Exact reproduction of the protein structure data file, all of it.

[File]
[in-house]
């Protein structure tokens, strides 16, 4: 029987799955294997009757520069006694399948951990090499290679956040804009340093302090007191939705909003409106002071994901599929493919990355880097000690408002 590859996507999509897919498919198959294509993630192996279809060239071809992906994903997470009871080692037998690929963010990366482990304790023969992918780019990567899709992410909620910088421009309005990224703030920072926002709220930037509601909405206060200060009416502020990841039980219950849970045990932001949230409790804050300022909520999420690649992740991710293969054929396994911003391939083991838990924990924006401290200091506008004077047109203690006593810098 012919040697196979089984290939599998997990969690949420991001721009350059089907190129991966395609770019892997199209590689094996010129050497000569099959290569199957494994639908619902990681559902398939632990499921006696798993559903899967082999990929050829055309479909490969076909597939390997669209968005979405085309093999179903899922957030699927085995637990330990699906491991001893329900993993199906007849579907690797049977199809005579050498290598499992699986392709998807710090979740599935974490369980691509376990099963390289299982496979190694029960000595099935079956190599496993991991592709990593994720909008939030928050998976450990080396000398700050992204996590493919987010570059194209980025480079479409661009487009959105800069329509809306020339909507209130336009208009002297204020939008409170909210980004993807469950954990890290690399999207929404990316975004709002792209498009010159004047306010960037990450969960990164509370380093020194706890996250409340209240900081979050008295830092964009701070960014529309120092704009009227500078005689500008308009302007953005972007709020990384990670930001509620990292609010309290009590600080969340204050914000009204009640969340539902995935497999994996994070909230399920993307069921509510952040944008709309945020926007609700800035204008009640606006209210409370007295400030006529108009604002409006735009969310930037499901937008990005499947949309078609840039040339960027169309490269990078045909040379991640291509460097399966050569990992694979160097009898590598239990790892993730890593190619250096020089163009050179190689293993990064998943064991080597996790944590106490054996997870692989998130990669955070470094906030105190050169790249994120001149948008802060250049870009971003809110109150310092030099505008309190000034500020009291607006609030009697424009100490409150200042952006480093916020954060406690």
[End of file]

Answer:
[in-house]
């Protein structure tokens, strides 16, 4: 029987799955294997009757520069006694399948951990090499290679956040804009340093302090007191939705909003409106002071994901599929493919990355880097000690408002 590859996507999509897919498919198959294509993630192996279809060239071809992906994903997470009871080692037998690929963010990366482990304790023969992918780019990567899709992410909620910088421009309005990224703030920072926002709220930037509601909405206060200060009416502020990841039980219950849970045990932001949230409790804050300022909520999420690649992740991710293969054929396994911003391939083991838990924990924006401290200091506008004077047109203690006593810098 012919040697196979089984290939599998997990969690949420991001721009350059089907190129991966395609770019892997199209590689094996010129050497000569099959290569199957494994639908619902990681559902398939632990499921006696798993559903899967082999990929050829055309479909490969076909597939390997669209968005979405085309093999179903899922957030699927085995637990330990699906491991001893329900993993199906007849579907690797049977199809005579050498290598499992699986392709998807710090979740599935974490369980691509376990099963390289299982496979190694029960000595099935079956190599496993991991592709990593994720909008939030928050998976450990080396000398700050992204996590493919987010570059194209980025480079479409661009487009959105800069329509809306020339909507209130336009208009002297204020939008409170909210980004993807469950954990890290690399999207929404990316975004709002792209498009010159004047306010960037990450969960990164509370380093020194706890996250409340209240900081979050008295830092964009701070960014529309120092704009009227500078005689500008308009302007953005972007709020990384990670930001509620990292609010309290009590600080969340204050914000009204009640969340539902995935497999994996994070909230399920993307069921509510952040944008709309945020926007609700800035204008009640606006209210409370007295400030006529108009604002409006735009969310930037499901937008990005499947949309078609840039040339960027169309490269990078045909040379991640291509460097399966050569990992694979160097009898590598239990790892993730890593190619250096020089163009050179190689293993990064998943064991080597996790944590106490054996997870692989998130990669955070470094906030105190050169790249994120001149948008802060250049870009971003809110109150310092030099505008309190000034500020009291607006609030009697424009100490409150200042952006480093916020954060406690």